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Freddie Gray Case: Lawyers for Cops Charged Want Prosecutor Off Case

The motion, filed on behalf of six police officers charged in the death of Freddie Gray, accuses the prosecutor of "overzealous prosecution."

Attorneys representing the six Baltimore police officers charged in connection with the death of Freddie Gray filed a motion Friday asking that the charges be dismissed, or that State's Attorney Marilyn Mosby recuse herself from the case.

The motion, filed in Baltimore City District Court on behalf of all six officers, argues that Mosby brought the charges "in the face of threat of continued riots, protests, a city curfew and civil unrest."

The motion said the violence that erupted in Baltimore over Gray's April 19 death from a spinal injury he suffered in police custody caused Mosby to practice "overzealous prosecution."

Mosby on May 1 said Freddie Gray's death was ruled a homicide and announced she would seek charges against Garrett Miller, Alicia White, Edward Nero, Caesar Goodson Jr., Brian Rice and William Porter. Gray was arrested on April 12 and died a week later. Mosby said the arrest was illegal.

The motion argues that Mosby should recuse herself for five reasons: It claims she and her husband, City Council member Nick Mosby, stand to gain politically and personally during the course of the case; she has "personal relationships" with potential witnesses; her office was involved with investigating the case; there is a pending civil lawsuit against Mosby's office; and it also claims the lawyer for the Gray family is a "close friend" and financial supporter of Mosby.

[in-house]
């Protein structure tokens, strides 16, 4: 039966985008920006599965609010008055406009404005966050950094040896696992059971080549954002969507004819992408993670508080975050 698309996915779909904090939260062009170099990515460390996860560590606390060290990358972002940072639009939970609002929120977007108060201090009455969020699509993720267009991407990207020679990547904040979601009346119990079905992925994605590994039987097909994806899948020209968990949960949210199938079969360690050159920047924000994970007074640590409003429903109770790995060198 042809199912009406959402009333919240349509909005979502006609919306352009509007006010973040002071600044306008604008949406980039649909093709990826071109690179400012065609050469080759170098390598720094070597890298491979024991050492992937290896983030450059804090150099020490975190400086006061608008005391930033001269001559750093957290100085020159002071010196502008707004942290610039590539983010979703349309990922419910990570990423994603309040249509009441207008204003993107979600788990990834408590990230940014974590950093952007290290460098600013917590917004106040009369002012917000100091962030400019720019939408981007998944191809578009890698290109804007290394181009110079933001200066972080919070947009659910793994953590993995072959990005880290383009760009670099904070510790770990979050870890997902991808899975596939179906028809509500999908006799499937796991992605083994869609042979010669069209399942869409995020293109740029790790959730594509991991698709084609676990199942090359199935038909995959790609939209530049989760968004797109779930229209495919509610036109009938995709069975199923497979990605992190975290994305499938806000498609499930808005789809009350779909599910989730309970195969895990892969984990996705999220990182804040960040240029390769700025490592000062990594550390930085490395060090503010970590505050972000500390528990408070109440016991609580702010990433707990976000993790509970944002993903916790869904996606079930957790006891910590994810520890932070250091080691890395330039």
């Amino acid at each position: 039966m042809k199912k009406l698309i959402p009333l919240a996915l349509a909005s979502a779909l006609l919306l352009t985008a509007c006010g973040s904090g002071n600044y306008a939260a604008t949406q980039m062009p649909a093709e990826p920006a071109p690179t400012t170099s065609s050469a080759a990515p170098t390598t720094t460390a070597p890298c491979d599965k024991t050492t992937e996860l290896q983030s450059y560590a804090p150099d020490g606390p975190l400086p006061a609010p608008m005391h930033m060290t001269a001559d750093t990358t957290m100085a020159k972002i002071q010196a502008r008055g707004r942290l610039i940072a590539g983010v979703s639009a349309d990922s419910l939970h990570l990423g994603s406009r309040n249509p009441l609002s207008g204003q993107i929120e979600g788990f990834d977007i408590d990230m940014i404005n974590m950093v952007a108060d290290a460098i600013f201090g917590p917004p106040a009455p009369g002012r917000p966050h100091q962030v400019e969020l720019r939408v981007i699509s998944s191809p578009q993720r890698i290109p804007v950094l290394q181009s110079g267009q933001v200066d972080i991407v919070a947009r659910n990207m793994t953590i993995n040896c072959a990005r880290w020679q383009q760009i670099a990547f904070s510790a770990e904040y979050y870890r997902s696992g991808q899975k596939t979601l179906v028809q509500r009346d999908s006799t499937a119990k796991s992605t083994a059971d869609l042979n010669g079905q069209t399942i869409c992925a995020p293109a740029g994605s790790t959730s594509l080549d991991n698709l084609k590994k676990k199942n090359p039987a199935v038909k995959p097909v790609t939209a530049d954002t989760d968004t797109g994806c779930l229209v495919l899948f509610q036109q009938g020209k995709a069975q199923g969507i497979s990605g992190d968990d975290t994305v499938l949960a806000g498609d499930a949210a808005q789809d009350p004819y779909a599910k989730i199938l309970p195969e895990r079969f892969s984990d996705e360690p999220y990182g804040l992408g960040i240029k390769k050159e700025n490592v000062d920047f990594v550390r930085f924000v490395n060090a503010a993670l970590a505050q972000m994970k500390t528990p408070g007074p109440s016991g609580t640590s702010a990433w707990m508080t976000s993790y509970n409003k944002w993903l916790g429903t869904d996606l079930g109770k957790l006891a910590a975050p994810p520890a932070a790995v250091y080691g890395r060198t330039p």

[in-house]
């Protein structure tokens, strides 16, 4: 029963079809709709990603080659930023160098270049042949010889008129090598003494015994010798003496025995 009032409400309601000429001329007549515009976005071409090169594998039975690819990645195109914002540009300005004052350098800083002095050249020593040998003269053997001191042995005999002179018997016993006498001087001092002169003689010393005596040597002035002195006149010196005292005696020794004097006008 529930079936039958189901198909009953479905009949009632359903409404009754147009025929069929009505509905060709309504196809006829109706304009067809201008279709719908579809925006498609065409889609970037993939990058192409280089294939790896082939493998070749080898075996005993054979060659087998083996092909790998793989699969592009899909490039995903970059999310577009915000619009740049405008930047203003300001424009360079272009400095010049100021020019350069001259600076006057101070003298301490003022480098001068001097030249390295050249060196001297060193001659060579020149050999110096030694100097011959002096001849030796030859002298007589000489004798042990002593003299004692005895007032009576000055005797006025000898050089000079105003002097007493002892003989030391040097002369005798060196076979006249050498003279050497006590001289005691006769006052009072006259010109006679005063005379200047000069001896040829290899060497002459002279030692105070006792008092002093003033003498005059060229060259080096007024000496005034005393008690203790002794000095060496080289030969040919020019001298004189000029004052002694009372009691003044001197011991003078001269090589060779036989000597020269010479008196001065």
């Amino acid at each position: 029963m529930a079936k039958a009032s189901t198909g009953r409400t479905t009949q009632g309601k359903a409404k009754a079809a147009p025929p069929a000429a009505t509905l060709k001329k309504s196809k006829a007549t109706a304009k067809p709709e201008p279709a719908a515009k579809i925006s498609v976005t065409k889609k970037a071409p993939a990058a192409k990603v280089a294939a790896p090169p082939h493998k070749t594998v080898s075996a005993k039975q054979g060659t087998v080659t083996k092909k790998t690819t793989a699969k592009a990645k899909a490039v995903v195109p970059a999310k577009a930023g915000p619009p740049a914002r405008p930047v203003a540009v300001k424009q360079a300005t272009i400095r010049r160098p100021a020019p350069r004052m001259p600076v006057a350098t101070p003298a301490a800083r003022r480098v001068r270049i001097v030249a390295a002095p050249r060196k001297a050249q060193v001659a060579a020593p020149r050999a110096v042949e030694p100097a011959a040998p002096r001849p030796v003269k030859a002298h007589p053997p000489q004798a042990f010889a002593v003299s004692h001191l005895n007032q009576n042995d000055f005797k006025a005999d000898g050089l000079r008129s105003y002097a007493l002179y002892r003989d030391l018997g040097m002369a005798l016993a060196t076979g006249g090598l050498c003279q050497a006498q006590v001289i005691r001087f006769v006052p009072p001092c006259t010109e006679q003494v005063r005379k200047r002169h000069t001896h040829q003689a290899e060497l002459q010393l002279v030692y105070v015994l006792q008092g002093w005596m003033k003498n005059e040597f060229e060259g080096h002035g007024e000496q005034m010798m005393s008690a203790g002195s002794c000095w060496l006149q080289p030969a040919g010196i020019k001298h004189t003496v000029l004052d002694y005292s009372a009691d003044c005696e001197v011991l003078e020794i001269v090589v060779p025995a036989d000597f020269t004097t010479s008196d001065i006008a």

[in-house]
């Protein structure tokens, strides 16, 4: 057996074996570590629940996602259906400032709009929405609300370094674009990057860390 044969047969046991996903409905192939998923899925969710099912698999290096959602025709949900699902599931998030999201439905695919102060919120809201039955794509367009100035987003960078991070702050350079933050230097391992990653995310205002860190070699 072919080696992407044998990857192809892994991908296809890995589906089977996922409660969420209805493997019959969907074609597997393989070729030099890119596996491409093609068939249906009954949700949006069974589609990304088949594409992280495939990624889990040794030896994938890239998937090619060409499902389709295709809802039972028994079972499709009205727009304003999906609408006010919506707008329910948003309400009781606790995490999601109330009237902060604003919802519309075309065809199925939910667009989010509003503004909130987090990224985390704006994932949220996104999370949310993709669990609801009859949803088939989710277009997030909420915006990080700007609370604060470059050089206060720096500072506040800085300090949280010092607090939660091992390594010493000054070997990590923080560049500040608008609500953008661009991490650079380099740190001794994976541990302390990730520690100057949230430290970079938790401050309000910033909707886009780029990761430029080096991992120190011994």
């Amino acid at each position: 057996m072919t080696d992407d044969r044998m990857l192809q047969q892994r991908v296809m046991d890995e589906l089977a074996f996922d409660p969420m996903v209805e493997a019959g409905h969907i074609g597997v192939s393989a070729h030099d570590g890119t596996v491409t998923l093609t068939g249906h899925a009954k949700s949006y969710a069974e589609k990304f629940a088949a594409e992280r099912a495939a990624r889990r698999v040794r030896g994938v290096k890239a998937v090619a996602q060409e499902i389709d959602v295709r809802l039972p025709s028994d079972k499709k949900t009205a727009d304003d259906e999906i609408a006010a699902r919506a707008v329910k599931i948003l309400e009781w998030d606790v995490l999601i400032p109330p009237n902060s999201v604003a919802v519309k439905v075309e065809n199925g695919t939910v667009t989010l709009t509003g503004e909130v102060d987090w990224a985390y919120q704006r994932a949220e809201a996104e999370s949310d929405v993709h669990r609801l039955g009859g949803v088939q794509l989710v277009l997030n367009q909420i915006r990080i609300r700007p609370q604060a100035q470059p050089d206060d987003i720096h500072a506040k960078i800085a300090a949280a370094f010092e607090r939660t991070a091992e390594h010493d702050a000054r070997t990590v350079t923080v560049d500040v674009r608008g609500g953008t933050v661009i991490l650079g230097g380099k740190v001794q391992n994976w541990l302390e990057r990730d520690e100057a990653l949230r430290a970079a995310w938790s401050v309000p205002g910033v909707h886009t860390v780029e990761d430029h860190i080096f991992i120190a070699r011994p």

"Rarely in the history of any criminal case has a prosecutor so directly maintained so many conflicts of interest," the motion says.

Mosby responded last week to claims made by the police union that she had a conflict of interest in the case because of her husband's political position.

"My husband is a public servant and so am I. He makes the laws, I enforce them," she said. "There is no conflict of interest." Mosby said the union, the Fraternal Order of Police, also donated to her campaign.


— Elisha Fieldstadt